One of the differences between the eloquent philosophy of the Greeks and the faith of Christians is that the Greeks’ philosophy can be clearly expressed in words and understood through reading. But the Christian faith cannot be fully grasped in this way. For the learning of the Faith, the example of its teacher, Jesus, is indispensible, and both reading and practice of what is read are necessary. The truths of Christian faith are better understood by practice.
These words of Bishop Nikolai of blessed memory communicate the importance of not simply reading about the Faith, but living the Orthodox Christian Faith. Maintaining a correct faith is of course a blessing beyond measure, but it will be of little worth if one does not manifest a love for God and all of His Creation. For as Saint John Chrysostom preached: “Though a man believe rightly on the Father, the Son and the Holy Ghost, yet if he lead not a right life, his faith will avail nothing towards his salvation.”
This is why Father Paisios of blessed memory taught the faithful to:
“Love Christ, be humble, do your duty, and Christ Himself will reveal your virtue to others.” [He continues his explanation by noting that] Virtue has a rule of its own by which it will reveal a person wherever he may be. Even if one should conceal himself, or even pretend to be a fool for Christ’s sake, virtue will definitely be revealed, even at a later time, and the stored treasure, revealed all together at last, will again help many souls; perhaps then even more.
God does reveal the virtue of some to not a few, but to the whole of Creation when He sees fit. The saints in each generation, all of whom we call to mind on this Sunday of All Saints, provide living examples of virtue for imitation and serve as living proof that God’s likeness can be realized in practice. Reflecting upon the virtue of the saints, those who are first and foremost holy in the sight of God and then revealed to us, Aristides the early Christian writer concludes:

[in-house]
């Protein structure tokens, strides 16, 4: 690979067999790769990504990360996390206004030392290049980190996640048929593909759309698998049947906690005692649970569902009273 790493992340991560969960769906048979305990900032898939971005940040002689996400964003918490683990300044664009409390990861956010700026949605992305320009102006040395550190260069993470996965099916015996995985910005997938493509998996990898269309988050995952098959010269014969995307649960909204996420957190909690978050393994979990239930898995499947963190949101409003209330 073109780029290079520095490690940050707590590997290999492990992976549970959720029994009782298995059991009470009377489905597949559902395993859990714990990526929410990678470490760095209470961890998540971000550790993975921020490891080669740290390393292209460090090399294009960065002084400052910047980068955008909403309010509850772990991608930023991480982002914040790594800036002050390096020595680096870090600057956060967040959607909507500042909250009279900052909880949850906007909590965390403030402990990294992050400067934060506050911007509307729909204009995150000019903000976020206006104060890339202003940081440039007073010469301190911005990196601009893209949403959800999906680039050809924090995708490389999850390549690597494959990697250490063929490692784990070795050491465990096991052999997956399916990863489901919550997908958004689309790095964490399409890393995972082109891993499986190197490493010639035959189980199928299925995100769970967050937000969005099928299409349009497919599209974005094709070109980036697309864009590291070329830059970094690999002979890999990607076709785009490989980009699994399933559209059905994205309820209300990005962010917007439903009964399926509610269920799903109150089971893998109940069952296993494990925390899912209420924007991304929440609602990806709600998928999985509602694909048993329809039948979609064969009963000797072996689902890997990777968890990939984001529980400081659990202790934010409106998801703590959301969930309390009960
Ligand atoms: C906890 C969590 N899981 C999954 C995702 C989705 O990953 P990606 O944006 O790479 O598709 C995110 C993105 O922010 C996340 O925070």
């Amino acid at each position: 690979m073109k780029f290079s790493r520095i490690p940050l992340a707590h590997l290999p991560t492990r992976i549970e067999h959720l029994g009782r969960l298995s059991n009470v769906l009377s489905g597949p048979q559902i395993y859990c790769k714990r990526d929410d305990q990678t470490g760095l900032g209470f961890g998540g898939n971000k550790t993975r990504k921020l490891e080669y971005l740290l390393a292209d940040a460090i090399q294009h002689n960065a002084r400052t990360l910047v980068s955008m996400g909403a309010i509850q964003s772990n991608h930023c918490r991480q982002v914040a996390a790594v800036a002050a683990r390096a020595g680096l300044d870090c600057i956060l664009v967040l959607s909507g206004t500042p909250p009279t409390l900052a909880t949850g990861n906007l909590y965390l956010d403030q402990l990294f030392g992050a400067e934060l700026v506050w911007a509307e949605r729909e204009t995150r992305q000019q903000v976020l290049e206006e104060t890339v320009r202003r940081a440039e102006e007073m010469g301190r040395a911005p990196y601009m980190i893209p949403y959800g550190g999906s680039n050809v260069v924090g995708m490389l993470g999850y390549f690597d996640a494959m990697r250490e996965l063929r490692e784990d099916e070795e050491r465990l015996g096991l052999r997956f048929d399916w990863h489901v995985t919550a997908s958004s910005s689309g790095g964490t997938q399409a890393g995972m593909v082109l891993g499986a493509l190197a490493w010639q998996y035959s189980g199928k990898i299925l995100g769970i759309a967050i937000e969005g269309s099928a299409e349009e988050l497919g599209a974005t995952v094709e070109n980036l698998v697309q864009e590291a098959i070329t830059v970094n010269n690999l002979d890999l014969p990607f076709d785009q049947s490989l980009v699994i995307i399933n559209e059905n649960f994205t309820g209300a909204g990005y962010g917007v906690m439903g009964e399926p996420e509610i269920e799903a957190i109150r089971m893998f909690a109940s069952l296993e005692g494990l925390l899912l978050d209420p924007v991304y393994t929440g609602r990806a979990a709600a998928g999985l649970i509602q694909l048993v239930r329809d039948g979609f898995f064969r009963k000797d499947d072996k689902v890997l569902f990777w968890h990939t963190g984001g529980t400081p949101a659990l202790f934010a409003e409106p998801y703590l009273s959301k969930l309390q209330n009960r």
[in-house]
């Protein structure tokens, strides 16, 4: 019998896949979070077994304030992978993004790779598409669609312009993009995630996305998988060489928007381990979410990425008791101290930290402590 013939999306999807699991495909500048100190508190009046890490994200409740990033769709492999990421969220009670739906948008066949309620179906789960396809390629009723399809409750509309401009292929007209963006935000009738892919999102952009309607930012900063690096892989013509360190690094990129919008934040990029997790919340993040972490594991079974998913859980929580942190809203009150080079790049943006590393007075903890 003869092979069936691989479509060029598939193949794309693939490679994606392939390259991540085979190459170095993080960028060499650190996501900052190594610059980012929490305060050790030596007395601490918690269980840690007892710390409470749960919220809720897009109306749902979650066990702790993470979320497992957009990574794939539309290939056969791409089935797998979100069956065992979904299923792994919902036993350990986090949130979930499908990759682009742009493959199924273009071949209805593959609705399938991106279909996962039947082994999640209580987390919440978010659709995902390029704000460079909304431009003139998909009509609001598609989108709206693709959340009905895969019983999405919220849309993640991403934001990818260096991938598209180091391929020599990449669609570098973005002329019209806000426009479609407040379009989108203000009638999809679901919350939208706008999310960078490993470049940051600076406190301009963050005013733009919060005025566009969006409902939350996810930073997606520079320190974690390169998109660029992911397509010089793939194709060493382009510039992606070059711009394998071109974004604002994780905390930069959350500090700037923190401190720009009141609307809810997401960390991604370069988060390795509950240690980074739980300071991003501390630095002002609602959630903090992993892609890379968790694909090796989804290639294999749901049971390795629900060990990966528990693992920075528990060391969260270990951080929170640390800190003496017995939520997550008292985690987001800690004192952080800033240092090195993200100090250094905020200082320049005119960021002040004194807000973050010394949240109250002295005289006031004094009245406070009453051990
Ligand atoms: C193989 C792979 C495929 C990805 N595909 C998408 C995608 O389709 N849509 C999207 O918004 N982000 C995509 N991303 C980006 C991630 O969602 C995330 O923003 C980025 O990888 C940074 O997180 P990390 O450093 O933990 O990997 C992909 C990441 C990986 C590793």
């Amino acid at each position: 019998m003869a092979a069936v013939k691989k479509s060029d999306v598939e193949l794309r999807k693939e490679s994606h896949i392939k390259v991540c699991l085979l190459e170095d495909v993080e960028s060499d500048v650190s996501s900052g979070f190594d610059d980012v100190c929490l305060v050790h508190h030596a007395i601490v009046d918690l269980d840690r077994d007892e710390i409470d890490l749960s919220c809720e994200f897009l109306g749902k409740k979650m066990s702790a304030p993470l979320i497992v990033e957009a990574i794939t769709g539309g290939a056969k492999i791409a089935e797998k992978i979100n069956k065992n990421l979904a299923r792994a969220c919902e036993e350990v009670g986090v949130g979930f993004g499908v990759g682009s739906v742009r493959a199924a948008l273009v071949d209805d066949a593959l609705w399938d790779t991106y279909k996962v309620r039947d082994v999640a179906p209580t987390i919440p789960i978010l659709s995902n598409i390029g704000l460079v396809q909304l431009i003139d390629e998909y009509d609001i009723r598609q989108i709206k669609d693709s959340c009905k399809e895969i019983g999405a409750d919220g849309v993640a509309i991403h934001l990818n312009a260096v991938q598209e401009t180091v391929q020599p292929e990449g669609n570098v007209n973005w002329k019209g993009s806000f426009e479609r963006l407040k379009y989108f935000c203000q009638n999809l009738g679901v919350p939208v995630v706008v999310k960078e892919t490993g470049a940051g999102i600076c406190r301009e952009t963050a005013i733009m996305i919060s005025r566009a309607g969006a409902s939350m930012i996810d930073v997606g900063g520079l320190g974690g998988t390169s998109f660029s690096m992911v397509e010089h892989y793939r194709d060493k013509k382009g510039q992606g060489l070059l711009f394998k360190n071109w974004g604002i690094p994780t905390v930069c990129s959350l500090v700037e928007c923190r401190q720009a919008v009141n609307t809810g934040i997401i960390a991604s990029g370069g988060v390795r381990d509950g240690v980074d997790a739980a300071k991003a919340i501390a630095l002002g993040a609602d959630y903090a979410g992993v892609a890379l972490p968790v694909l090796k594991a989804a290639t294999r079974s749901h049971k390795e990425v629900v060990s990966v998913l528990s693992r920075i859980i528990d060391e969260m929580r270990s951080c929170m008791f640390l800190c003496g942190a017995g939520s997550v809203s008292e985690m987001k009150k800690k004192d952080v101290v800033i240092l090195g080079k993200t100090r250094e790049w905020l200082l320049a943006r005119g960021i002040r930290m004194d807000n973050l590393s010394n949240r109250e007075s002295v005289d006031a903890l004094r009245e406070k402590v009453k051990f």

Christians walk in all humility and kindness and lying is not found among them, and they truly love one another. They despise not the widow, and grieve not the orphan. Those who have, distribute liberally to those who have nothing. If they see a stranger, they bring him under their roof, and rejoice over him as if it were their own brother, for they call themselves brethren, not after the flesh but after the Spirit and in God. If any of their own passes away from this life, and another believer sees it, he provides for the burial of the poor man. If they hear that any one of their own is imprisoned or oppressed for the name of their Messiah, all of the believers provide for his needs, and if it is possible that he may be delivered, they deliver him. And if there is any among them who is poor and needy and des not have an abundance of necessities they fast two or three days that they may supply the need with available food.
Regardless of the region of the world or the years in which these holy men and women lived, as recipients of God’s Grace they choose to cooperate with the Lord, living virtuously, unto salvation. Choosing wisely with our free will is absolutely necessary as Bishop of Gerasimos of Abydos of blessed memory explains:
Even though sanctification is God’s gift, free man is called to cooperate with divine grace and to make that free sanctification his own. First of all, he has to recognize his weaknesses and believe that Christ is the source of his sanctification. Secondly, he has to live a virtuous, spiritual and sacramental life in order to be united personally with Christ. With the help of God, he checks his weaknesses and allows the Holy Spirit to direct his life according to the will of God; to form in his soul the image of Christ which helps him to become an imitator of Christ. That was the goal Adam had to attain.